A video supposedly shot at the funeral ceremony of Elizabeth II at the Westminster Abbey shows a man surrounded by security guards, yelling at the congregation and disrupting the service. He was eventually seen being escorted out by security. The man could be heard shouting the word “Disgrace”. A commentator in the video said that the man demanded England formally apologise for its participation in the transatlantic slave trade.
On Facebook, the video was shared with a rather detailed caption. It said, “A yet-to-be-identified African had interrupted the funeral of the late Queen as he stood up before the World's Presidents and demanded that the British government should apologize to Africans for their role in the slave trade since the late queen could not do that before her death. Before he was led out by security agents, he took a swipe at the British PM calling him a 'disgrace'.”
AFWA has found that this video is from 2007. Thus, unrelated to Elizabeth II’s funeral.
According to it, the man in the video was Toyin Agbetu, and the incident took place during a ceremony that marked the 200th anniversary of the Abolition of the Slave Trade Act 1807, an Act of the Parliament of the United Kingdom that prohibited the slave trade in the then British Empire.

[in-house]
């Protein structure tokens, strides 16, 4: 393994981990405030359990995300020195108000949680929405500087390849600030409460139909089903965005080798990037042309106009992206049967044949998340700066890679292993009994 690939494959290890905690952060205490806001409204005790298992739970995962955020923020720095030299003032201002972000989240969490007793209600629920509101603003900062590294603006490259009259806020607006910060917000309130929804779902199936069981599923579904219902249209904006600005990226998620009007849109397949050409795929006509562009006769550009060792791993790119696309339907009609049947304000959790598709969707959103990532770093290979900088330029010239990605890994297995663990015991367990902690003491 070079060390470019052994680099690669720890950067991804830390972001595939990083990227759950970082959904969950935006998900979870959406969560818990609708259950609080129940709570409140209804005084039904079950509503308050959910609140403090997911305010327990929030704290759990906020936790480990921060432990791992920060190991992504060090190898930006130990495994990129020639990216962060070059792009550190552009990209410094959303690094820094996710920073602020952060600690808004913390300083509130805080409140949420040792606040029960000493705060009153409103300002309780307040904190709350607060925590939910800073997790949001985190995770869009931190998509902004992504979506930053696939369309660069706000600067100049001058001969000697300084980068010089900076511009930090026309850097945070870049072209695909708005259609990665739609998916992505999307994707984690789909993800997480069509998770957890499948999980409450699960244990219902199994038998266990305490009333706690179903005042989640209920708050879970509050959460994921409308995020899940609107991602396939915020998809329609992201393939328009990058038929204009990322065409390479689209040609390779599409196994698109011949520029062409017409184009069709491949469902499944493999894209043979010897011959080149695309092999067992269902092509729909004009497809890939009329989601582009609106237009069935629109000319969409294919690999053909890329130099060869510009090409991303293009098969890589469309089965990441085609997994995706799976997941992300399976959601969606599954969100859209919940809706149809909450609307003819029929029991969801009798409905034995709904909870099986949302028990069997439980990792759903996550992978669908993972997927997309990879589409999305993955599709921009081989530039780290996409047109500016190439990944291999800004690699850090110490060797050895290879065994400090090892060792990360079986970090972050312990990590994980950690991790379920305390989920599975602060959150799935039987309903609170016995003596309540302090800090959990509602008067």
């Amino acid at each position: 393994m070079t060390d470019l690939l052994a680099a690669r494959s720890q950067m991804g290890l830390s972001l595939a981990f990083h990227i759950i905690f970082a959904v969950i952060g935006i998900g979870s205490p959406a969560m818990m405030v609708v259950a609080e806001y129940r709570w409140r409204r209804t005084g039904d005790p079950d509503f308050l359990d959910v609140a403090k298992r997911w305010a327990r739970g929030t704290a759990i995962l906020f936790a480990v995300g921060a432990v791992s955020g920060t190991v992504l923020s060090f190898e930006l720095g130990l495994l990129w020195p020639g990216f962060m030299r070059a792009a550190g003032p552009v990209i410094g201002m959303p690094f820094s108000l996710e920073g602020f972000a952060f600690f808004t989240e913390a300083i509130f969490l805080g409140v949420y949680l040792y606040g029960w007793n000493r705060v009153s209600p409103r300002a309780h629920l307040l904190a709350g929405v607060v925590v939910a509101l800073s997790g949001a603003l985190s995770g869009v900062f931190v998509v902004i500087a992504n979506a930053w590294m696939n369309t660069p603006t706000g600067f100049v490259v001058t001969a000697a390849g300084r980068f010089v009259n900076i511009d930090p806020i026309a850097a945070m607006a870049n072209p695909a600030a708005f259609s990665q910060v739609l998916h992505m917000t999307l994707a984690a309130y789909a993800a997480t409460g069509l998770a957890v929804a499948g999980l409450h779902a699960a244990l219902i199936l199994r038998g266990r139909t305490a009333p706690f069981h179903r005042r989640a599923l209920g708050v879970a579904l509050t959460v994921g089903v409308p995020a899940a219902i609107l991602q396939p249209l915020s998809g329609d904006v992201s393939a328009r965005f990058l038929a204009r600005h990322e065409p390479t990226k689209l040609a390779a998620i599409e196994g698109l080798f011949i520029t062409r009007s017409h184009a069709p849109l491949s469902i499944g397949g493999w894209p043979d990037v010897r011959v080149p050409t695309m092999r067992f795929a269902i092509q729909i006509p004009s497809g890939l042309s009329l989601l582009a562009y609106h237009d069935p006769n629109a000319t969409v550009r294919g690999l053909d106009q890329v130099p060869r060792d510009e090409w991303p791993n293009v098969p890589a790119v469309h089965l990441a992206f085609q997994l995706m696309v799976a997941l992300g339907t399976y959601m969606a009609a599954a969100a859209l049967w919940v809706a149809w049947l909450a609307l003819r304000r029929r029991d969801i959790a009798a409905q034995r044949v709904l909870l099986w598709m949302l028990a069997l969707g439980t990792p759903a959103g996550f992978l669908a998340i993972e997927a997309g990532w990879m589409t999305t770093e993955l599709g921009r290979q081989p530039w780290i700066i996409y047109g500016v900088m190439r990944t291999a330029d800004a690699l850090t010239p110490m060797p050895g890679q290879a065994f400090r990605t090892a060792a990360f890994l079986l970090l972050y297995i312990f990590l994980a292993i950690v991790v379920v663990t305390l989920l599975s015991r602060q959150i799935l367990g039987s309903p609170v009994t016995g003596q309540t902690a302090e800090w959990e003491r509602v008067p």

Agbetu is a British-Nigerian social rights activist, community educator, and filmmaker. He founded the African human rights organisation Ligali which works to challenge the misrepresentation of African people in the mainstream media.
On the Facebook page of the Ligali, we found a 2007 documentary film called “The Walk”, directed by Agbetu himself. It shows the confrontation, followed by Agbetu’s arrest outside the church, the media coverage, and what happened afterwards.
We also found a BBC news report, on the incident. The queen, her husband Prince Philip, and the then prime minister Tony Blair could be seen in attendance.On April 3, 2007, Agbetu penned for the Guardian his side of the story. He wrote, “I was moved to make a collective voice heard at the commemorative ritual of appeasement and self-approval marking the bicentenary of the British parliamentary act to abolish what they disingenuously refer to as a ‘slave trade’.”
Thus, we conclude that the clip does not show Elizabeth II’s funeral being disrupted by a protestor. This incident took place in 2007.
(Written by Sanjana Saxena)
JHOOTH BOLE KAUVA KAATE
The number of crows determines the intensity of the lie.
- 1 Crow: Half True
- 2 Crows: Mostly lies
- 3 Crows: Absolutely false